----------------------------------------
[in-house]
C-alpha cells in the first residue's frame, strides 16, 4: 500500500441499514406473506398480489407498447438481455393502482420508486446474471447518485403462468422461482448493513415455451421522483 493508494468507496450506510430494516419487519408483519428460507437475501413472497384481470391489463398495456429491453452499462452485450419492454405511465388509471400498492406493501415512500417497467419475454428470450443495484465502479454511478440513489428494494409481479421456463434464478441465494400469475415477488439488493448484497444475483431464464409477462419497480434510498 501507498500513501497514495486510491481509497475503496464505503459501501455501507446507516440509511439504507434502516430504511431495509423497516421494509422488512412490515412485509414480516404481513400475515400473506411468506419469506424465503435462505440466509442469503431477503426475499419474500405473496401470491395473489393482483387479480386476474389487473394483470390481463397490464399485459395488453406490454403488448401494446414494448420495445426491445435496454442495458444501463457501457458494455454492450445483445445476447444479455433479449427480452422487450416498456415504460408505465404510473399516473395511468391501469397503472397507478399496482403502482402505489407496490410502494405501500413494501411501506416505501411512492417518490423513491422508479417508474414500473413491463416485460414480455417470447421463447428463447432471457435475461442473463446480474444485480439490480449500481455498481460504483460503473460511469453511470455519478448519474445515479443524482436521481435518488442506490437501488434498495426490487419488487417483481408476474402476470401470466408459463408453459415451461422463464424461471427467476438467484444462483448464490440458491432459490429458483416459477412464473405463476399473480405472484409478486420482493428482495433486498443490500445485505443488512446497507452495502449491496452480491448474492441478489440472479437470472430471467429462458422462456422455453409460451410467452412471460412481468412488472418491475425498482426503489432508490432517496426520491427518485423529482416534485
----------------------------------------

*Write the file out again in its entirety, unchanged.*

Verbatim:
[in-house]
C-alpha cells in the first residue's frame, strides 16, 4: 500500500441499514406473506398480489407498447438481455393502482420508486446474471447518485403462468422461482448493513415455451421522483 493508494468507496450506510430494516419487519408483519428460507437475501413472497384481470391489463398495456429491453452499462452485450419492454405511465388509471400498492406493501415512500417497467419475454428470450443495484465502479454511478440513489428494494409481479421456463434464478441465494400469475415477488439488493448484497444475483431464464409477462419497480434510498 501507498500513501497514495486510491481509497475503496464505503459501501455501507446507516440509511439504507434502516430504511431495509423497516421494509422488512412490515412485509414480516404481513400475515400473506411468506419469506424465503435462505440466509442469503431477503426475499419474500405473496401470491395473489393482483387479480386476474389487473394483470390481463397490464399485459395488453406490454403488448401494446414494448420495445426491445435496454442495458444501463457501457458494455454492450445483445445476447444479455433479449427480452422487450416498456415504460408505465404510473399516473395511468391501469397503472397507478399496482403502482402505489407496490410502494405501500413494501411501506416505501411512492417518490423513491422508479417508474414500473413491463416485460414480455417470447421463447428463447432471457435475461442473463446480474444485480439490480449500481455498481460504483460503473460511469453511470455519478448519474445515479443524482436521481435518488442506490437501488434498495426490487419488487417483481408476474402476470401470466408459463408453459415451461422463464424461471427467476438467484444462483448464490440458491432459490429458483416459477412464473405463476399473480405472484409478486420482493428482495433486498443490500445485505443488512446497507452495502449491496452480491448474492441478489440472479437470472430471467429462458422462456422455453409460451410467452412471460412481468412488472418491475425498482426503489432508490432517496426520491427518485423529482416534485